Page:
Many libertarians applaud conservatives on their economic views, and rightfully so. Conservatives generally want to keep the government off our backs and reduce the regulatory burden so that businesses can operate unmolested and provide jobs to hardworking Americans (this doesn’t include those so-called ‘fake’ conservatives who support corporate welfare, bailouts, protectionism, etc., although historically this was what conservatism did support). Personal freedoms, on the other hand, is where it gets trickier in aligning with the conservative viewpoint. Certain personal freedoms, particularly those reserved specifically in the Constitution like the right to bear arms, are vehemently supported by conservatives which should to be commended accordingly. Even certain freedoms not enumerated in the Constitution, particularly in the sphere of the family, are also guarded jealously. However, conservatives fail to apply their support for personal freedoms across the boards. When conservatives are able to apply their principles consistently, they will be much better off. 

For example, conservatives cannot say something to the effect that “The U.N. should not have authority over the citizens or public policies of the United States” and then think that we are the policeman of the world and can exact our authority on foreign nations and their citizens both militarily and diplomatically. If we think as Americans we have a right to “protect our national interests,” and therefore we may invade and occupy foreign nations, how can we consistently say that the U.N. cannot have any power over us? Maybe the countries composing the U.N. are simply trying to protect their “national interests.” 

When we talk about protecting our national interests, it only begs the question: who decided these “national interests?” A conservative versed in economics should know that value is subjective; one person’s interests are not the same as another’s. And a majority’s interests doth not a national interest make; ask those who’ve had violence perpetrated on them during the Holocaust about the validity of “national interests” or the interests of the majority.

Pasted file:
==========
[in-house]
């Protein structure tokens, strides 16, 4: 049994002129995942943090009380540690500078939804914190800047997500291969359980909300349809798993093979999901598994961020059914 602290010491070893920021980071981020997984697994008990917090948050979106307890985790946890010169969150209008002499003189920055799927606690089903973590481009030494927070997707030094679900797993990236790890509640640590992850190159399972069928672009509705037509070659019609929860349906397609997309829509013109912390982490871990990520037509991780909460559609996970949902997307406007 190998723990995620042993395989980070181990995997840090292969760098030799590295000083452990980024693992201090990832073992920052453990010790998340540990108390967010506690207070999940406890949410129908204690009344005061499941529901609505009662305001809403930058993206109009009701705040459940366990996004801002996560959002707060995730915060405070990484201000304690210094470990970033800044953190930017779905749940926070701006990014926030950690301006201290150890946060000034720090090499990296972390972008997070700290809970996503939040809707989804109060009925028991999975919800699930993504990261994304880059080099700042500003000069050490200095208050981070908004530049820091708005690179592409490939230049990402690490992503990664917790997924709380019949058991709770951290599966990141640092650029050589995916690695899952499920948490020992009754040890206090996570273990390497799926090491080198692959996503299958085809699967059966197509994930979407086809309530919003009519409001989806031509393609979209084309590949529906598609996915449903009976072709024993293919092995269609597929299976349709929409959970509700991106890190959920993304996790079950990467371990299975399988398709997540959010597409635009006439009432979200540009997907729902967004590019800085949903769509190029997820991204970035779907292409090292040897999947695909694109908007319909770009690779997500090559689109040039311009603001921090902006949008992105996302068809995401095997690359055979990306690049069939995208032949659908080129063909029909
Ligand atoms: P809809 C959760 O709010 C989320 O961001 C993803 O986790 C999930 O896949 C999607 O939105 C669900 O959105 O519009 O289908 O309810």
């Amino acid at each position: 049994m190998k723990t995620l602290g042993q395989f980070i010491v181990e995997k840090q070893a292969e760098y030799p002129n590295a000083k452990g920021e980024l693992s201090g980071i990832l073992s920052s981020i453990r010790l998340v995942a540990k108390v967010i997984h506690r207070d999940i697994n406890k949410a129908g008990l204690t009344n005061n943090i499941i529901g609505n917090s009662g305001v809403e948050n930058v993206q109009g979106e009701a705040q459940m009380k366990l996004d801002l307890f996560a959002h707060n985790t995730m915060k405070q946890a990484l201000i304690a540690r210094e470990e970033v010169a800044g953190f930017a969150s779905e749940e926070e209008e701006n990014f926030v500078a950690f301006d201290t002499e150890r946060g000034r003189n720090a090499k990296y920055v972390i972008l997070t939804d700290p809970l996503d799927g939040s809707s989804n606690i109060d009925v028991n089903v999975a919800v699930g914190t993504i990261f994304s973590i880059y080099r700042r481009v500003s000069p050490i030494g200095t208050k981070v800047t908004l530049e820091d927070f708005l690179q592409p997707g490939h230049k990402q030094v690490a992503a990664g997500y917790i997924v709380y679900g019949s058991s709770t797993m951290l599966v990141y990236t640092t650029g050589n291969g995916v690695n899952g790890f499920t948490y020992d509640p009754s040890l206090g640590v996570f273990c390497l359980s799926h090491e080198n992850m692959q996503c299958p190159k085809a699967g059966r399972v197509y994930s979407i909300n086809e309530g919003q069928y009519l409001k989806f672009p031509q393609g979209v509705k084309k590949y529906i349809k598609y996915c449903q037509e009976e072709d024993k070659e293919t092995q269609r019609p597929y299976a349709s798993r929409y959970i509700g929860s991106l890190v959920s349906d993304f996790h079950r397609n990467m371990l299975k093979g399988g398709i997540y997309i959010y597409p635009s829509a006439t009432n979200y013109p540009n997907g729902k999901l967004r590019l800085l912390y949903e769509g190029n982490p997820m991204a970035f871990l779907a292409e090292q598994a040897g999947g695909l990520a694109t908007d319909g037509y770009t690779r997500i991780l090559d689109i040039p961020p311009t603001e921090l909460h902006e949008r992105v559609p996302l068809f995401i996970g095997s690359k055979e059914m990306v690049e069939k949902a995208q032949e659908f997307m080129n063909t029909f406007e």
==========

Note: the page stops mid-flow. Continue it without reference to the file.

Not only this, but conservatives often rely on the U.N. to enforce sanctions on countries we dislike, patently violating their own view that the U.N. cannot have authority over sovereign nations and individuals. In reality what they mean is, “The U.N. cannot have authority over the citizens or public policies of the United States; however, if it’s in the United States’ interest, let it do our bidding.” They believe the U.S. stands on a moral high ground and is the de facto U.N. Only an intense form of nationalism could possibly answer for this contemptible stance.

It is equally amazing when conservatives make a statement like, “The permanent institutions of family and religion are foundational to American freedom and the common good, and the federal government has no business interfering in these institutions,” evidently concerned with personal and private issues, but then hypocritically want the government to interfere with other personal and private concerns like abortion, drug use, etc. No self-reflecting individual can believe that the government should not interfere with the institution of marriage because of its intense personal nature, yet want to regulate what we put into our bodies by advocating for ever-stricter penalties and enforcement of marijuana laws, even against medical users. 


From a property rights aspect, the same hypocrisy could be said for the right to possess guns vs. the right to possess marijuana (or any other physical good). Just because the right to possess marijuana isn’t enshrined in the Constitution via enumeration doesn’t mean we don’t have that right. As the Tenth Amendment states, “The powers not delegated to the United States by the Constitution, nor prohibited by it to the States, are reserved to the States respectively, or to the people.” Further, supporting the right to possess a certain class of property but not another weakens the whole argument for property rights generally.

To have a respectable viewpoint, to be practical is not enough; it must be principled. There must be reason consistently applied throughout the philosophy, or it will be filled with holes. In the end, the conservative philosophy doesn’t stand for anything consistent; it simply means that whatever they profess is supreme and should be enforced at the barrel of a gun. This is why there is a more pronounced convergence between liberals and conservatives in so many issues; they rely on the government to enforce their societal ideals on the rest of us, who may or may not share their particular perspective. Hypocrisy is rampant in politics and our two parties are paragons of this vice.